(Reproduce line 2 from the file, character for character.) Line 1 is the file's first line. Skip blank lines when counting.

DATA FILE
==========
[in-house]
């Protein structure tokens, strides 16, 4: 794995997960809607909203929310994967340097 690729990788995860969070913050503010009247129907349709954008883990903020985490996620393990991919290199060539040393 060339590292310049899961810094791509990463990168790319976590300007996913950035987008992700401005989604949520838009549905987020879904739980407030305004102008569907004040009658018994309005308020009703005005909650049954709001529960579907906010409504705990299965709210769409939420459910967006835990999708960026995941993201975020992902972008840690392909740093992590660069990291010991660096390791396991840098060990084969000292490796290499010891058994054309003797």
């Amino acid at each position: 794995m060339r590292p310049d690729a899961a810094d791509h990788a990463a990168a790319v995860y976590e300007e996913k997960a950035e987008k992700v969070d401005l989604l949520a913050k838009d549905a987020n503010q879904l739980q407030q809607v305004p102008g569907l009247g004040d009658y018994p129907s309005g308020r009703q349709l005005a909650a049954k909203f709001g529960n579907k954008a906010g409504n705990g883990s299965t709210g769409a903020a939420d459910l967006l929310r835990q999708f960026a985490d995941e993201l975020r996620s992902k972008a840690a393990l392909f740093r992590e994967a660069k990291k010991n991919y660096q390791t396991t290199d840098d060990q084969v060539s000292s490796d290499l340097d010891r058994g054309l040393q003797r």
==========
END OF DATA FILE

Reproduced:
């Protein structure tokens, strides 16, 4: 794995997960809607909203929310994967340097 690729990788995860969070913050503010009247129907349709954008883990903020985490996620393990991919290199060539040393 060339590292310049899961810094791509990463990168790319976590300007996913950035987008992700401005989604949520838009549905987020879904739980407030305004102008569907004040009658018994309005308020009703005005909650049954709001529960579907906010409504705990299965709210769409939420459910967006835990999708960026995941993201975020992902972008840690392909740093992590660069990291010991660096390791396991840098060990084969000292490796290499010891058994054309003797």